Hush Hush

Photography by Chris Frey / Styling by Annice Kessler

Imagine Midnite Vultures-era Beck using the word ‘panties’ with a straight face. Now imagine him about a foot taller with a six inch beard. Berlin-based Hush Hush (aka Christopher Kline) frenetically writhes atop salacious dirty pop beats on his 2010 release Oh God and his forthcoming 12” Ooze. And he’s not afraid to sing without protection, aka auto-tune.

Though the posturing of Hush Hush is overtly sexual, Kline uses an intuitive approach to build his pop music. “It’s just part of the form of that kind of music that makes sense. When I’m writing songs, the lyrics just come naturally. One thing I like about hip-hop and country music is that they’re more well rounded for a lifestyle that includes sadness and violence and humor.”

Hush Hush is the most recent iteration of a man with many monikers: Christopher Kline is the government name of the artist who also performs under the names Snakebraid and Night Music and, until recently, the image of an upside down cross. Working across genres and in a self-induced state of semi-anonymity plays an integral role in Kline’s broader practice as a musician and visual artist.  “I was on this long-term plan to have all of these aliases, but it wasn’t sustainable,” Kline explains, “Hush Hush for me is something that I slip in and out of. Hush Hush is designed conceptually as a pop star, as something that functions within the music world.”

Kline is a relative newcomer to the world of computer-based pop music and only began to make music digitally in preparation for his fall 2010 European tour with Yeasayer. “When I started playing, I didn’t know how to use MIDI or even how to record on a computer,” Kline recalls. Kline then took his original material and began to omit the soul flourishes in favor of more booty bass.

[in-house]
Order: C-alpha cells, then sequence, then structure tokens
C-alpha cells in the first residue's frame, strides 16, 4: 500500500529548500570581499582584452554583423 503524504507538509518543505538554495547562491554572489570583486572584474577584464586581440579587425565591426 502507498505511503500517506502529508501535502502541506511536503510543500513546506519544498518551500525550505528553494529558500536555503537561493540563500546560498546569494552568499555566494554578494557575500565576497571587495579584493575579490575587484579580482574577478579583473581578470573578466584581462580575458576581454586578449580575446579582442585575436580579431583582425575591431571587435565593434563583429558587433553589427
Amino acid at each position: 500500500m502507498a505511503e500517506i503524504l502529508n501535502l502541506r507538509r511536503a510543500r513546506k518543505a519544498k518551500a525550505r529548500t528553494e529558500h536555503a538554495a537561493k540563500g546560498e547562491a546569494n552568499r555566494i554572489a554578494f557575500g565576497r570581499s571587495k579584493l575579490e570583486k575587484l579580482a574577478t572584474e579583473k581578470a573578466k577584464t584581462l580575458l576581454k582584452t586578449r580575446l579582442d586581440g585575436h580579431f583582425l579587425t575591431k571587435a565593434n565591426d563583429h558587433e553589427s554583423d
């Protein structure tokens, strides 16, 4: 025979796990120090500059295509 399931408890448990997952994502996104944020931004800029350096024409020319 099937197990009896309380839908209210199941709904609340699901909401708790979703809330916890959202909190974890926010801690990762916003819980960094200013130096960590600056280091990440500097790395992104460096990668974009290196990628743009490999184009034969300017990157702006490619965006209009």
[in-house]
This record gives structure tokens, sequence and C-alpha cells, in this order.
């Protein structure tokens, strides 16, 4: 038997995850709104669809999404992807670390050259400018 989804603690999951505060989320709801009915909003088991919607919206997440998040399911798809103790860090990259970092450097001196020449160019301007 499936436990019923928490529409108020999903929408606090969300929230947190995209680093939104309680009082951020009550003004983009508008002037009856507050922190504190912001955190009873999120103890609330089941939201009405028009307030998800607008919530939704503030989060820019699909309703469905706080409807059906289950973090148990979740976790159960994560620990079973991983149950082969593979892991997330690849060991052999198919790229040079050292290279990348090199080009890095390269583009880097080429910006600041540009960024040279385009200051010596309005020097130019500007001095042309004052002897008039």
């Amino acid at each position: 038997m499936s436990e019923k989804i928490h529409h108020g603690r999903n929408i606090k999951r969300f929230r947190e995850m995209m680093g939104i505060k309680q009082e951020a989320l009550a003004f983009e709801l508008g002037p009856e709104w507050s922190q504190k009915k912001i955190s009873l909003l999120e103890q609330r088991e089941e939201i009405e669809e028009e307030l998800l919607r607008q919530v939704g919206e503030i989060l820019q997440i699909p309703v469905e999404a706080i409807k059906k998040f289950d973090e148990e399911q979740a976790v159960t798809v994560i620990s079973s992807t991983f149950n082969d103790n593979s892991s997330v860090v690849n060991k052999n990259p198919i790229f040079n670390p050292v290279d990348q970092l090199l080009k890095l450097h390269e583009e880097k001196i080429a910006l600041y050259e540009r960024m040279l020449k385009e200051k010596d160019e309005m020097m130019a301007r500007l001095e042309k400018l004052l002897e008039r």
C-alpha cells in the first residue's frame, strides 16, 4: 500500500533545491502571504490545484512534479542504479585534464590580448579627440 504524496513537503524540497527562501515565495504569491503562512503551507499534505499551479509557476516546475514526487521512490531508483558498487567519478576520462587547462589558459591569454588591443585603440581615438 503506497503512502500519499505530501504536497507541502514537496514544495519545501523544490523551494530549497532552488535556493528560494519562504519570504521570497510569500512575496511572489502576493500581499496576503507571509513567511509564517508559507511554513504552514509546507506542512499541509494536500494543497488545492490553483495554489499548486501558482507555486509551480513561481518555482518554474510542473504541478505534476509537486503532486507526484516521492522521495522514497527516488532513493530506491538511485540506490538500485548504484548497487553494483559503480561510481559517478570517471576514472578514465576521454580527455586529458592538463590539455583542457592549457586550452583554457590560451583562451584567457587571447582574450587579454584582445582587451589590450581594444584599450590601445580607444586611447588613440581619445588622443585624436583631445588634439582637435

One immediately hears the influence of contemporary American hip-hop and R&B in songs like “Ooze”, a paean to anal sex and ‘Michael Jordan shoes’. Thick beats and scratchy synth loops reminiscent of Lil’ Jon elevate Kline’s monotone vocals to Kiis FM territory, while retaining a tongue in cheek lyrical sensibility that even Lightnin’ Hopkins or Speckled Red would be proud of. And his dance moves recall Prince from his Purple Rain period. When Kline performs alone, he urgently dances around the stage, winning the crowds affection with each lurid gyration.

Though Hush Hush and R. Kelly share a paradoxically playful seriousness, Kline differentiates Hush Hush from Kelly: “For me it’s more about operating within the confines of pop music already. But the danger since I’m new is not wanting to become a parody, like you don’t want to become a Weird Al. So now I’m probably going to move more into a blurry area. The most important thing is to make good music that people like.”

– Paul Diddy

Hush Hush is playing with Yeasayer and Smith Westerns on May 25 & 26 at The Fillmore in San Francisco